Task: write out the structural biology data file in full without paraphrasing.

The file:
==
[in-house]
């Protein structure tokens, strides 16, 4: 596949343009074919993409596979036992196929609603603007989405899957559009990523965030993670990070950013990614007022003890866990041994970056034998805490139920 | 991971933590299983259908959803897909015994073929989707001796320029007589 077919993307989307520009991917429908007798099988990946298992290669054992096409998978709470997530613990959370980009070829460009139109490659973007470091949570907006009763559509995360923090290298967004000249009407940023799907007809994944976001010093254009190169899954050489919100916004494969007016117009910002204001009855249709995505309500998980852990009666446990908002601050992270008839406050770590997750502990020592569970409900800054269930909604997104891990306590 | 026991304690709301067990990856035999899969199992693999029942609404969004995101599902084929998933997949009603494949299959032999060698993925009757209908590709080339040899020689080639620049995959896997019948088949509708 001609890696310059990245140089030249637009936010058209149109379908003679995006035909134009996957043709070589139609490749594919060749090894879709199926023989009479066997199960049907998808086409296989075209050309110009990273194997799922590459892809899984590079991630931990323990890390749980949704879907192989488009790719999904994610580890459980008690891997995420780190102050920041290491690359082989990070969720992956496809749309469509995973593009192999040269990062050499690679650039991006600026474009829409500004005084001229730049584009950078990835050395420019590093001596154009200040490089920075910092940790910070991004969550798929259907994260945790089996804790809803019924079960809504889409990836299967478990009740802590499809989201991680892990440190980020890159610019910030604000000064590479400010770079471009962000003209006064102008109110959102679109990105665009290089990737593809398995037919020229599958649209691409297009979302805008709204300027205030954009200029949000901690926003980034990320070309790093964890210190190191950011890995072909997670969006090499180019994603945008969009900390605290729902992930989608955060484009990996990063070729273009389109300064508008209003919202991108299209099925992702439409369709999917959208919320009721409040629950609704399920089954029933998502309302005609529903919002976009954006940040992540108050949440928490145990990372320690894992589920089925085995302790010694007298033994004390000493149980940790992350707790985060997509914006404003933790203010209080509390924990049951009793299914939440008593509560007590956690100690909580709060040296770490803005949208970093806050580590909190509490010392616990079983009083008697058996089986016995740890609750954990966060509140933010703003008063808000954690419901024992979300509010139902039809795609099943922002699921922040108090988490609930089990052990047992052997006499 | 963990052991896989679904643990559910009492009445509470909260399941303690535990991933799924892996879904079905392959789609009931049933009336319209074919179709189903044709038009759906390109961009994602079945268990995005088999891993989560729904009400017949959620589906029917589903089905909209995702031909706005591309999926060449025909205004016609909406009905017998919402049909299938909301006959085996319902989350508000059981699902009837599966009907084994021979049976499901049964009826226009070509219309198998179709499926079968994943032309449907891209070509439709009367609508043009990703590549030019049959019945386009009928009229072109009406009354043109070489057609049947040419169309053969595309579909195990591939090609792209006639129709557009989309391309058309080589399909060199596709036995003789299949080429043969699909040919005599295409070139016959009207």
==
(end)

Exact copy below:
[in-house]
């Protein structure tokens, strides 16, 4: 596949343009074919993409596979036992196929609603603007989405899957559009990523965030993670990070950013990614007022003890866990041994970056034998805490139920 | 991971933590299983259908959803897909015994073929989707001796320029007589 077919993307989307520009991917429908007798099988990946298992290669054992096409998978709470997530613990959370980009070829460009139109490659973007470091949570907006009763559509995360923090290298967004000249009407940023799907007809994944976001010093254009190169899954050489919100916004494969007016117009910002204001009855249709995505309500998980852990009666446990908002601050992270008839406050770590997750502990020592569970409900800054269930909604997104891990306590 | 026991304690709301067990990856035999899969199992693999029942609404969004995101599902084929998933997949009603494949299959032999060698993925009757209908590709080339040899020689080639620049995959896997019948088949509708 001609890696310059990245140089030249637009936010058209149109379908003679995006035909134009996957043709070589139609490749594919060749090894879709199926023989009479066997199960049907998808086409296989075209050309110009990273194997799922590459892809899984590079991630931990323990890390749980949704879907192989488009790719999904994610580890459980008690891997995420780190102050920041290491690359082989990070969720992956496809749309469509995973593009192999040269990062050499690679650039991006600026474009829409500004005084001229730049584009950078990835050395420019590093001596154009200040490089920075910092940790910070991004969550798929259907994260945790089996804790809803019924079960809504889409990836299967478990009740802590499809989201991680892990440190980020890159610019910030604000000064590479400010770079471009962000003209006064102008109110959102679109990105665009290089990737593809398995037919020229599958649209691409297009979302805008709204300027205030954009200029949000901690926003980034990320070309790093964890210190190191950011890995072909997670969006090499180019994603945008969009900390605290729902992930989608955060484009990996990063070729273009389109300064508008209003919202991108299209099925992702439409369709999917959208919320009721409040629950609704399920089954029933998502309302005609529903919002976009954006940040992540108050949440928490145990990372320690894992589920089925085995302790010694007298033994004390000493149980940790992350707790985060997509914006404003933790203010209080509390924990049951009793299914939440008593509560007590956690100690909580709060040296770490803005949208970093806050580590909190509490010392616990079983009083008697058996089986016995740890609750954990966060509140933010703003008063808000954690419901024992979300509010139902039809795609099943922002699921922040108090988490609930089990052990047992052997006499 | 963990052991896989679904643990559910009492009445509470909260399941303690535990991933799924892996879904079905392959789609009931049933009336319209074919179709189903044709038009759906390109961009994602079945268990995005088999891993989560729904009400017949959620589906029917589903089905909209995702031909706005591309999926060449025909205004016609909406009905017998919402049909299938909301006959085996319902989350508000059981699902009837599966009907084994021979049976499901049964009826226009070509219309198998179709499926079968994943032309449907891209070509439709009367609508043009990703590549030019049959019945386009009928009229072109009406009354043109070489057609049947040419169309053969595309579909195990591939090609792209006639129709557009989309391309058309080589399909060199596709036995003789299949080429043969699909040919005599295409070139016959009207």